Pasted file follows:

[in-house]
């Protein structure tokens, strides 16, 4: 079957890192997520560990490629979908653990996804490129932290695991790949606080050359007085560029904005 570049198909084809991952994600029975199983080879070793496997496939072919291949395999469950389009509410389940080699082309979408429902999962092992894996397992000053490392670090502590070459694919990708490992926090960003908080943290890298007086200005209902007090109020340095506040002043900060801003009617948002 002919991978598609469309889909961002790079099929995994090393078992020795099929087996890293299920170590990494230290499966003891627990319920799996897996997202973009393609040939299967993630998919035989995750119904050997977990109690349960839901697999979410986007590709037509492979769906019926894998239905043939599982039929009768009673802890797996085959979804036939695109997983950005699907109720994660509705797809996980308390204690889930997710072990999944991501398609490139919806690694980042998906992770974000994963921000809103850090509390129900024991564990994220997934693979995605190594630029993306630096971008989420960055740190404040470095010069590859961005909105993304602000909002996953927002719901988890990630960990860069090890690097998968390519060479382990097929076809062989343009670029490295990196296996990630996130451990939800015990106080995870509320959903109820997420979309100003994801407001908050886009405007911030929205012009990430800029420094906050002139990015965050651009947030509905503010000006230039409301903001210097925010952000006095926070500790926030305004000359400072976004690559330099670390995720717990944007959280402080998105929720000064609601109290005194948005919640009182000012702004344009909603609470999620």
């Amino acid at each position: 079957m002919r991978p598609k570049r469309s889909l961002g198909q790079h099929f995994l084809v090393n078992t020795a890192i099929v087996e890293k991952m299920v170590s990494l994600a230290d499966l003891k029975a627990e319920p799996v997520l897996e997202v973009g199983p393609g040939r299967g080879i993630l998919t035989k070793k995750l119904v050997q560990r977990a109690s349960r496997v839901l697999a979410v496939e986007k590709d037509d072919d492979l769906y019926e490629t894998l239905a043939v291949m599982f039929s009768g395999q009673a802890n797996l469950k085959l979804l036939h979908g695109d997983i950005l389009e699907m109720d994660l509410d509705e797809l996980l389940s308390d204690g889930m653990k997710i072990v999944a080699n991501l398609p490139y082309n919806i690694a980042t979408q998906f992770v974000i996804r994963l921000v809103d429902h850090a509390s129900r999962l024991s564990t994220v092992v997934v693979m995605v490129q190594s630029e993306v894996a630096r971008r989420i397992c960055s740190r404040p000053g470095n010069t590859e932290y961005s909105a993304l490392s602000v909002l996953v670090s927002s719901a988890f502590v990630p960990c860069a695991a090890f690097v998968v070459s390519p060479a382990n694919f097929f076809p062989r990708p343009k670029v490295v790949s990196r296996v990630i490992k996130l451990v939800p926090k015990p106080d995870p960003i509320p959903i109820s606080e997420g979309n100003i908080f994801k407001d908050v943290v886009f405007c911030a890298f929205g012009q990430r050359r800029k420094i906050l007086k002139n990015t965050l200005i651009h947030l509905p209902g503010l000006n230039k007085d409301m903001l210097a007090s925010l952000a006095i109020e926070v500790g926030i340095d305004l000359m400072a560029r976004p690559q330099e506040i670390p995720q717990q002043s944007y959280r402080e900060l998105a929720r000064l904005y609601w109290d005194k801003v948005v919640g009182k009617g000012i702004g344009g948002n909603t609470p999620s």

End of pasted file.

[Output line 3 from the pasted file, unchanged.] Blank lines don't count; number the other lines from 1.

């Amino acid at each position: 079957m002919r991978p598609k570049r469309s889909l961002g198909q790079h099929f995994l084809v090393n078992t020795a890192i099929v087996e890293k991952m299920v170590s990494l994600a230290d499966l003891k029975a627990e319920p799996v997520l897996e997202v973009g199983p393609g040939r299967g080879i993630l998919t035989k070793k995750l119904v050997q560990r977990a109690s349960r496997v839901l697999a979410v496939e986007k590709d037509d072919d492979l769906y019926e490629t894998l239905a043939v291949m599982f039929s009768g395999q009673a802890n797996l469950k085959l979804l036939h979908g695109d997983i950005l389009e699907m109720d994660l509410d509705e797809l996980l389940s308390d204690g889930m653990k997710i072990v999944a080699n991501l398609p490139y082309n919806i690694a980042t979408q998906f992770v974000i996804r994963l921000v809103d429902h850090a509390s129900r999962l024991s564990t994220v092992v997934v693979m995605v490129q190594s630029e993306v894996a630096r971008r989420i397992c960055s740190r404040p000053g470095n010069t590859e932290y961005s909105a993304l490392s602000v909002l996953v670090s927002s719901a988890f502590v990630p960990c860069a695991a090890f690097v998968v070459s390519p060479a382990n694919f097929f076809p062989r990708p343009k670029v490295v790949s990196r296996v990630i490992k996130l451990v939800p926090k015990p106080d995870p960003i509320p959903i109820s606080e997420g979309n100003i908080f994801k407001d908050v943290v886009f405007c911030a890298f929205g012009q990430r050359r800029k420094i906050l007086k002139n990015t965050l200005i651009h947030l509905p209902g503010l000006n230039k007085d409301m903001l210097a007090s925010l952000a006095i109020e926070v500790g926030i340095d305004l000359m400072a560029r976004p690559q330099e506040i670390p995720q717990q002043s944007y959280r402080e900060l998105a929720r000064l904005y609601w109290d005194k801003v948005v919640g009182k009617g000012i702004g344009g948002n909603t609470p999620s």